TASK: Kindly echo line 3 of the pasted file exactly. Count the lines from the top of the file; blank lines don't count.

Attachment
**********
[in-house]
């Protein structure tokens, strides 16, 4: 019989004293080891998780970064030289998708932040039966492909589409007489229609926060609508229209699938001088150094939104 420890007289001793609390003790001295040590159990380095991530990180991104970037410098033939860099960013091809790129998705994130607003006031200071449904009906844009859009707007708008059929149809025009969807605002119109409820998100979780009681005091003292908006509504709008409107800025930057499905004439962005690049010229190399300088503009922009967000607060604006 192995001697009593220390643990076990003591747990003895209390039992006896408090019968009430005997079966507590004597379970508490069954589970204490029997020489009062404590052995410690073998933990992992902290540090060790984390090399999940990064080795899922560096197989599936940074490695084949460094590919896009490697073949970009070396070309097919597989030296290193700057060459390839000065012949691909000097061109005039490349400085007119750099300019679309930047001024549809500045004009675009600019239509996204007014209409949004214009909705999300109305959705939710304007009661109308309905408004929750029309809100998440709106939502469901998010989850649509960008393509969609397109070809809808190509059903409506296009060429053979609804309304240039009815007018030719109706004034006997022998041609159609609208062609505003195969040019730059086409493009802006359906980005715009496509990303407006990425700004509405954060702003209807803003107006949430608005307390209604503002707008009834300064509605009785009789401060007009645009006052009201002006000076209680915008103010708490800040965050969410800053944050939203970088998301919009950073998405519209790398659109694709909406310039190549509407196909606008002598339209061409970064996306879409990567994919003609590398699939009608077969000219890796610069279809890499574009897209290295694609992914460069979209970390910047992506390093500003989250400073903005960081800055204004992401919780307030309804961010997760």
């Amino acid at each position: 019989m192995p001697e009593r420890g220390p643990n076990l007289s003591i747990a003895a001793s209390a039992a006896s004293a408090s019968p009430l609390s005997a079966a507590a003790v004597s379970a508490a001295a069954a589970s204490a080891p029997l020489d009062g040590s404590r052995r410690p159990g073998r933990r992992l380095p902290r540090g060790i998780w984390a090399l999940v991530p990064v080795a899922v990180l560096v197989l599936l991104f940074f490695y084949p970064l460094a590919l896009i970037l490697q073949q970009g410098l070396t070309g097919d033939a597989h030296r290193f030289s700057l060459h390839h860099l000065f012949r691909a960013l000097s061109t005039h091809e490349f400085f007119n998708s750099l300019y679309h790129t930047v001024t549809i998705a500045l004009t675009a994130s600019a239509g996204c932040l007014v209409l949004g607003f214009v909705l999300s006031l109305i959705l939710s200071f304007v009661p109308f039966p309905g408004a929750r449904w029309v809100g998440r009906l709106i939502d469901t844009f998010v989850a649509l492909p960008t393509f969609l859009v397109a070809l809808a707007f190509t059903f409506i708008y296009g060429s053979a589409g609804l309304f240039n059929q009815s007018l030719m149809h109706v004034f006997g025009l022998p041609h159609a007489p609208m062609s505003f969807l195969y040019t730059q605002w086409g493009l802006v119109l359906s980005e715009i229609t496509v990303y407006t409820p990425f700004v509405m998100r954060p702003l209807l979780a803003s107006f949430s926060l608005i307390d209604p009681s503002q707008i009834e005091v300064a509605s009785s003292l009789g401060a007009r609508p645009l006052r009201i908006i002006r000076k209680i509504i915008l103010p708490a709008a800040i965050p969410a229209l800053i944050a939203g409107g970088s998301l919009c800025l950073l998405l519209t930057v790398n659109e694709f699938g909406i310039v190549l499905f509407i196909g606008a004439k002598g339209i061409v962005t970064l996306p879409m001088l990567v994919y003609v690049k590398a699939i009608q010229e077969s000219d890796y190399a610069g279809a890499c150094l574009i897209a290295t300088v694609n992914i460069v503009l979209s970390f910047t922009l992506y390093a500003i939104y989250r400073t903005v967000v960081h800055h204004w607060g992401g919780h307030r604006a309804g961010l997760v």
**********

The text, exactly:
């Amino acid at each position: 019989m192995p001697e009593r420890g220390p643990n076990l007289s003591i747990a003895a001793s209390a039992a006896s004293a408090s019968p009430l609390s005997a079966a507590a003790v004597s379970a508490a001295a069954a589970s204490a080891p029997l020489d009062g040590s404590r052995r410690p159990g073998r933990r992992l380095p902290r540090g060790i998780w984390a090399l999940v991530p990064v080795a899922v990180l560096v197989l599936l991104f940074f490695y084949p970064l460094a590919l896009i970037l490697q073949q970009g410098l070396t070309g097919d033939a597989h030296r290193f030289s700057l060459h390839h860099l000065f012949r691909a960013l000097s061109t005039h091809e490349f400085f007119n998708s750099l300019y679309h790129t930047v001024t549809i998705a500045l004009t675009a994130s600019a239509g996204c932040l007014v209409l949004g607003f214009v909705l999300s006031l109305i959705l939710s200071f304007v009661p109308f039966p309905g408004a929750r449904w029309v809100g998440r009906l709106i939502d469901t844009f998010v989850a649509l492909p960008t393509f969609l859009v397109a070809l809808a707007f190509t059903f409506i708008y296009g060429s053979a589409g609804l309304f240039n059929q009815s007018l030719m149809h109706v004034f006997g025009l022998p041609h159609a007489p609208m062609s505003f969807l195969y040019t730059q605002w086409g493009l802006v119109l359906s980005e715009i229609t496509v990303y407006t409820p990425f700004v509405m998100r954060p702003l209807l979780a803003s107006f949430s926060l608005i307390d209604p009681s503002q707008i009834e005091v300064a509605s009785s003292l009789g401060a007009r609508p645009l006052r009201i908006i002006r000076k209680i509504i915008l103010p708490a709008a800040i965050p969410a229209l800053i944050a939203g409107g970088s998301l919009c800025l950073l998405l519209t930057v790398n659109e694709f699938g909406i310039v190549l499905f509407i196909g606008a004439k002598g339209i061409v962005t970064l996306p879409m001088l990567v994919y003609v690049k590398a699939i009608q010229e077969s000219d890796y190399a610069g279809a890499c150094l574009i897209a290295t300088v694609n992914i460069v503009l979209s970390f910047t922009l992506y390093a500003i939104y989250r400073t903005v967000v960081h800055h204004w607060g992401g919780h307030r604006a309804g961010l997760v």